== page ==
By Aung Hla Tun

YANGON (Reuters) - The city of Lashio in northern Myanmar was calm on Wednesday, residents and central government said, after violence between Buddhists and Muslims the previous day highlighted the tension between the communities after deadly unrest over the past year.

State-run MRTV television said a mosque, a Muslim religious school and a number of shops were gutted by fires started by Buddhists in Lashio, a city in Shan State about 190 km (120 miles) south of Muse on the border with China.

The renewed unrest underlines the problems faced by the reforming government of President Thein Sein as he struggles to open up the country while containing ethnic and religious tensions that festered under half a century of military rule.

"The situation in Lashio this morning is calm. There has been no casualty in the incident so far ... The Tatmadaw (military) and Myanmar Police Force are taking care of security measures," presidential spokesman Ye Htut said in a statement.

"Religious and social organizations are cooperating with administrative institutions to prevent further violence," he added.

In March at least 44 people, most of them Muslims, died in the central city of Meikhtila after a rampage by Buddhist mobs incensed by the killing of a monk by Muslims, shortly after a violent row between a Buddhist couple and Muslim shop owners.

Tuesday's unrest in Lashio was sparked by a quarrel between two people, named by state media as Aye Aye Win, 24, a Buddhist woman who sold petrol, and Ne Win, a Muslim man aged 48.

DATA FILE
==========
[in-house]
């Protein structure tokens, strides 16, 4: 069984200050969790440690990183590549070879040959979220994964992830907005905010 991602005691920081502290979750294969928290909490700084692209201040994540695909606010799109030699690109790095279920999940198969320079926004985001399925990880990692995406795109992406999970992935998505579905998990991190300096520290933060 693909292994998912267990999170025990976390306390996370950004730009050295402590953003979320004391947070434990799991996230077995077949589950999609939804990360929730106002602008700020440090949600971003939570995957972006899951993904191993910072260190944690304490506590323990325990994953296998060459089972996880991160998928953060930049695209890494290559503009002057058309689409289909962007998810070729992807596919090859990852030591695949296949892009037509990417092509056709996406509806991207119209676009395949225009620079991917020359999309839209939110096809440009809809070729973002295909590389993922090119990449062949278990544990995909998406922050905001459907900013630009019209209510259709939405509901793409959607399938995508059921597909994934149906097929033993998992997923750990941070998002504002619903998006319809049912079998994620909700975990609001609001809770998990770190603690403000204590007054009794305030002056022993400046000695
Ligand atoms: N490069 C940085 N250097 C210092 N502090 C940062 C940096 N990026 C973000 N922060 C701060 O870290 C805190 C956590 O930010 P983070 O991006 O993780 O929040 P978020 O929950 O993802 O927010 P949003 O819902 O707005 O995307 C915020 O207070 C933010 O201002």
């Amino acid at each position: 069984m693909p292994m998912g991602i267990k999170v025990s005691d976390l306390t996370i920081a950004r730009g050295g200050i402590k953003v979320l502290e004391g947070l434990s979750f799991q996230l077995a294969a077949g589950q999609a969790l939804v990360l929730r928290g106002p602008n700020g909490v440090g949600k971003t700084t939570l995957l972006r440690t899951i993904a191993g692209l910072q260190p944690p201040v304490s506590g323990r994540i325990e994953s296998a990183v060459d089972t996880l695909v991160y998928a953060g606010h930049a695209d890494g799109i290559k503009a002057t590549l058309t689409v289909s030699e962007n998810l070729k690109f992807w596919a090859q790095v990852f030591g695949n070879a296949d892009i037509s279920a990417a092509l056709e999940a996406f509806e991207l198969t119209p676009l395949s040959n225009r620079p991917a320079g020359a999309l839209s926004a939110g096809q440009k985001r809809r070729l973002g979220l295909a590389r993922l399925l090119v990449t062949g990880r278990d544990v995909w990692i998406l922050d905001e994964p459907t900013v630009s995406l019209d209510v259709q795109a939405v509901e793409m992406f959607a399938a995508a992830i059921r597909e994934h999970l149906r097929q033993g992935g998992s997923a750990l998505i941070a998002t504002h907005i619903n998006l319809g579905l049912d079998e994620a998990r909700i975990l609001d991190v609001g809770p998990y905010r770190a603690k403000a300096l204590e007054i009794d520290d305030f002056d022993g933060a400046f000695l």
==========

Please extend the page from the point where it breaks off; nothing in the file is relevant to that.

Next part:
MRTV television said Ne Win poured petrol over Aye Aye Win and set her on fire. She was in hospital, it said.

After police detained Ne Win, Buddhists surrounded the police station and demanded he be handed over. When they refused, the crowd went on the rampage, attacking Myoma Mosque near Lashio market, residents said.

The authorities moved quickly to restore order late on Tuesday by banning unlawful assembly under a state of emergency.

The most serious violence between Myanmar's majority Buddhists and Muslims, who make up about 5 percent of the population, took place in Rakhine State in the west in June and October last year.

Buddhists fought Rohingya Muslims, who are denied citizenship by Myanmar and seen by many in the country as illegal immigrants from Bangladesh.

At least 192 people were killed and about 140,000 displaced, mostly Muslims. They now live in squalid camps, effectively segregated by the authorities.

(Additional reporting by Jared Ferrie; Writing by Alan Raybould; Editing by Daniel Magnowski)